I am the weapon

Recently at work we got into a hot bed discussion of the virtues of “Webby” style programing (aka MVC style aspx) vs. “Netty” style programming (aka WebForm / Postback model).  As one can imagine, this “discussion” was a bit touchy (read: nerdy version of Yo momma).  Arguing one side over the other is like trying to compare and contrast various religions.  Most programmers feel very strongly one way or another.

Personally I find myself more in an apparently smaller camp.  I don’t believe either tool is inherently better or worse than the other.  Each tool opens some doors and closes others.  It’s entirely my choice which tool I want to use and, for that matter, how well I use it.  The trick is in knowing which one is the better tool for the job at hand.

Some tools have inherently different value propositions.  If we were to compare and contrast the value of a sword vs. a gun, we could say:

  • They have different range applications.
  • The gun has a limited supply of impact, where the sword is only limited by personal strength.
  • One is lighter than the other (usually).
  • The sword requires greater skill than a gun to use it effectively.

In a modern sense the gun has surpassed the sword in it’s application.  In an “enterprise” (aka army), it’s proven to be the superior tool.  It’s advantages greatly out way it’s disadvantages.  But that doesn’t negate the others value or it’s effect.  In fact, there have been many instances when a sword has won over the gun.  Why?  Because in the tool is only as good as the man or woman welding it.  It’s not any different with programming.  One approach is going to have a better application in one scenario than it will in another.  And even then it will only be as effective as the programmer who uses it.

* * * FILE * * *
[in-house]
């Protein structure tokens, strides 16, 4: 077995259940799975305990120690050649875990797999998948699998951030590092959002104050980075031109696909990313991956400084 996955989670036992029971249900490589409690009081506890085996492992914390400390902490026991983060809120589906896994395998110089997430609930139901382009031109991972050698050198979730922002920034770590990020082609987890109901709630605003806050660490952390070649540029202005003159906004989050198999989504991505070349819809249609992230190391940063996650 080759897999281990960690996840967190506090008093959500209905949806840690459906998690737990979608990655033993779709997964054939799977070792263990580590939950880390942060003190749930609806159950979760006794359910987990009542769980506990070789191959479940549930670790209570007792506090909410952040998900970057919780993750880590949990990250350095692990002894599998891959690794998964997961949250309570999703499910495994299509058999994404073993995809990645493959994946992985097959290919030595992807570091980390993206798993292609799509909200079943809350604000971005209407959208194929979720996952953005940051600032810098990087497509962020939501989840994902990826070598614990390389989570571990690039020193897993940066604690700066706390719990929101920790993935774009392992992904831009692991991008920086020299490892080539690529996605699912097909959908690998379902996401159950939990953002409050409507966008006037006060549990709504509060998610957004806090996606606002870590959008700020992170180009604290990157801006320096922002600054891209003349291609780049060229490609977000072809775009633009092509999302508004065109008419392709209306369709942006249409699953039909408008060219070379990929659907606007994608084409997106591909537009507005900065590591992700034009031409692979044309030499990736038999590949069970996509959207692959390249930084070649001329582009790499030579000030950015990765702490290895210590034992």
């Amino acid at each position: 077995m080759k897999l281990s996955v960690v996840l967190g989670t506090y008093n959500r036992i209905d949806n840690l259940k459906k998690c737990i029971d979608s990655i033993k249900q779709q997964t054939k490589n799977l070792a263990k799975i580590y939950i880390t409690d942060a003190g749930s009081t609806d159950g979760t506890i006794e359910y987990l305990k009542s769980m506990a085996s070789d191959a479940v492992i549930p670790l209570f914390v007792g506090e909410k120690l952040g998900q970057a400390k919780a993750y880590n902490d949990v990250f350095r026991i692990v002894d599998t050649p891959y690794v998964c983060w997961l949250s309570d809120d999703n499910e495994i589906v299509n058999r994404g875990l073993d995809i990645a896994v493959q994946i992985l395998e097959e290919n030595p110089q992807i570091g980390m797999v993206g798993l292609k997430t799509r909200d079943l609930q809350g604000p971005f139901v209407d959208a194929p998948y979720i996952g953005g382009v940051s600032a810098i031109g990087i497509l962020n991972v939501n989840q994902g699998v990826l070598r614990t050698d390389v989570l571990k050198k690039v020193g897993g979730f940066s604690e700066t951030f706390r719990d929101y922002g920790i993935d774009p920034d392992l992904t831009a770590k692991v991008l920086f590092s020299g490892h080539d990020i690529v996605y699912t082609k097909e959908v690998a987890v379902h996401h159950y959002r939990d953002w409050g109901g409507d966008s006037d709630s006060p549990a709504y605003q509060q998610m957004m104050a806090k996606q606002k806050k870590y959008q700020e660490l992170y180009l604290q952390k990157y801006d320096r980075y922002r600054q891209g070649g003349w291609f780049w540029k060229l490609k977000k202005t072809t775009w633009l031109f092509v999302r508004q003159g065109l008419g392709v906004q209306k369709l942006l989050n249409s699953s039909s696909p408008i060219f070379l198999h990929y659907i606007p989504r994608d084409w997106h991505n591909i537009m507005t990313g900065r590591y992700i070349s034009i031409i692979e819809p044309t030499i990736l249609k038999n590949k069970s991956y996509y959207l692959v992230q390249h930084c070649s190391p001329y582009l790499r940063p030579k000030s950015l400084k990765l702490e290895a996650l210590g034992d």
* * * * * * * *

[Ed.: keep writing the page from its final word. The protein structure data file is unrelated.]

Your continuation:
In the case of our discussion, the primary argument around moving away from the “Netty” way of doing things was size of page.  They argued (poorly) that viewstate was the worst sin amongst programmers.  In this particular case, they could have easily appended a single line to remove it.  Instead they seemed to suggest we should abandon the whole style of programming because it’s “too easy” to do the bad thing in the “Netty” way.

There are many good reasons to choose one thing over another, but I don’t buy for a moment that we should discard anythings inherent value due to it’s propensity to be used poorly.  The AK-47, for instance, has a history of being abused by terrorist organizations.  It’s easy to use, rugged, and has a high payload.  Does this mean that the AK-47 is a bad rifle?  No.  In fact, the AK-47 is considered by many to be one of the greatest rifles ever made…  for exactly the same reasons it has a propensity to be abused!  Does that mean the good guys should be forced to use a different gun because some bad folks have used it?

At the end of the day you are required to justify your choices.  If your software doesn’t work, people are going to want to know why.  You should have a good reason.  Even if it works, people are going to look at your choices and wonder.  I have seen programs written with the wrong tools (think: batch file programming).  I have seen programs with the right tool but the wrong programmer.  I have seen great programs written in styles I wouldn’t personally choose.  Which is better?  Is Chinese food better than Greek?  Depends on the chef, taste buds, quality of ingredients, alignment of the sun and the moon and the stars…etc…

Finally, there is also something to be said about choosing the tool which resonates with your personality.  The ideal style of programming is the one that’s flexible enough to fit and grow with your needs.  It’s not about labels, it’s about individuals.  You are the weapon.

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